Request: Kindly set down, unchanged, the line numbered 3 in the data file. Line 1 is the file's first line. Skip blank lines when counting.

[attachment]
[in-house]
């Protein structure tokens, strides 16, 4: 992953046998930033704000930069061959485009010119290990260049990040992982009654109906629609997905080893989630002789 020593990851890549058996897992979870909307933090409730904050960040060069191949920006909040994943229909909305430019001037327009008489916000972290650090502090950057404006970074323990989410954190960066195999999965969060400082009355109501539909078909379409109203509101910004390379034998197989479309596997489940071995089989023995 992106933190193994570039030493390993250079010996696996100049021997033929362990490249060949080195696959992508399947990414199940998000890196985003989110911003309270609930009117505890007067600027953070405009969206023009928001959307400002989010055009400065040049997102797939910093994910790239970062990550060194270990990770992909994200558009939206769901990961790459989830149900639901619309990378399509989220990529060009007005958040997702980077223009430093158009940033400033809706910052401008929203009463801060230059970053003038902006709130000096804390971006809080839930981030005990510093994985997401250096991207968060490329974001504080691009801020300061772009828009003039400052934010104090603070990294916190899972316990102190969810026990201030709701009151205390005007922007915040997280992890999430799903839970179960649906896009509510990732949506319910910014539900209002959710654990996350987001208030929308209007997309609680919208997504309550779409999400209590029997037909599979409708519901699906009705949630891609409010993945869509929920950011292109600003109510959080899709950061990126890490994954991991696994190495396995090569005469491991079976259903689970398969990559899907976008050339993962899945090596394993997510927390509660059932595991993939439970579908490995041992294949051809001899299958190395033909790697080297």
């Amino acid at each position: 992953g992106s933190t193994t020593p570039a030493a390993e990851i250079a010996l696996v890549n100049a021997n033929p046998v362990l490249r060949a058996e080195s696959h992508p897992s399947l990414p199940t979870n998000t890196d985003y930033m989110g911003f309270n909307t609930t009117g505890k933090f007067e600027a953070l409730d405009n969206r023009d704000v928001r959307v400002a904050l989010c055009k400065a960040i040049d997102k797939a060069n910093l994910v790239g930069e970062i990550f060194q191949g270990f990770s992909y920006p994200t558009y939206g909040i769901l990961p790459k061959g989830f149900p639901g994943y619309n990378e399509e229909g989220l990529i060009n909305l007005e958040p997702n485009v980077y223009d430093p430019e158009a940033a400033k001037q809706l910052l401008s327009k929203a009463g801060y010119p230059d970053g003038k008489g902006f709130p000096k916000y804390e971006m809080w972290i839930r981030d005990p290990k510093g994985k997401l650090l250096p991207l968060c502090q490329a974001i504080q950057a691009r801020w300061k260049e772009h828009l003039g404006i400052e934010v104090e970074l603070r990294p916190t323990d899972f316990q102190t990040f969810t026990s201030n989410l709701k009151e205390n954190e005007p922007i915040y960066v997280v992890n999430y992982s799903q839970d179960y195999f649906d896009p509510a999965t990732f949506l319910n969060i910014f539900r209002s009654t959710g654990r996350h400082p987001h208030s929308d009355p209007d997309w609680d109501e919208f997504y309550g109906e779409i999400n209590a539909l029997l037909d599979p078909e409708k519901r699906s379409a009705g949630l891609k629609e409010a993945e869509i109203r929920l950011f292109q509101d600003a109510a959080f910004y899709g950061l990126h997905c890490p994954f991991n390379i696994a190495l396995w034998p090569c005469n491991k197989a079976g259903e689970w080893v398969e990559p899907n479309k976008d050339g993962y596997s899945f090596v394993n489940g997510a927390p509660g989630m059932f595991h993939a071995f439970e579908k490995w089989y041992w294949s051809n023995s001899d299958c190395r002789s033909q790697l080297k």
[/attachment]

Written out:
């Amino acid at each position: 992953g992106s933190t193994t020593p570039a030493a390993e990851i250079a010996l696996v890549n100049a021997n033929p046998v362990l490249r060949a058996e080195s696959h992508p897992s399947l990414p199940t979870n998000t890196d985003y930033m989110g911003f309270n909307t609930t009117g505890k933090f007067e600027a953070l409730d405009n969206r023009d704000v928001r959307v400002a904050l989010c055009k400065a960040i040049d997102k797939a060069n910093l994910v790239g930069e970062i990550f060194q191949g270990f990770s992909y920006p994200t558009y939206g909040i769901l990961p790459k061959g989830f149900p639901g994943y619309n990378e399509e229909g989220l990529i060009n909305l007005e958040p997702n485009v980077y223009d430093p430019e158009a940033a400033k001037q809706l910052l401008s327009k929203a009463g801060y010119p230059d970053g003038k008489g902006f709130p000096k916000y804390e971006m809080w972290i839930r981030d005990p290990k510093g994985k997401l650090l250096p991207l968060c502090q490329a974001i504080q950057a691009r801020w300061k260049e772009h828009l003039g404006i400052e934010v104090e970074l603070r990294p916190t323990d899972f316990q102190t990040f969810t026990s201030n989410l709701k009151e205390n954190e005007p922007i915040y960066v997280v992890n999430y992982s799903q839970d179960y195999f649906d896009p509510a999965t990732f949506l319910n969060i910014f539900r209002s009654t959710g654990r996350h400082p987001h208030s929308d009355p209007d997309w609680d109501e919208f997504y309550g109906e779409i999400n209590a539909l029997l037909d599979p078909e409708k519901r699906s379409a009705g949630l891609k629609e409010a993945e869509i109203r929920l950011f292109q509101d600003a109510a959080f910004y899709g950061l990126h997905c890490p994954f991991n390379i696994a190495l396995w034998p090569c005469n491991k197989a079976g259903e689970w080893v398969e990559p899907n479309k976008d050339g993962y596997s899945f090596v394993n489940g997510a927390p509660g989630m059932f595991h993939a071995f439970e579908k490995w089989y041992w294949s051809n023995s001899d299958c190395r002789s033909q790697l080297k």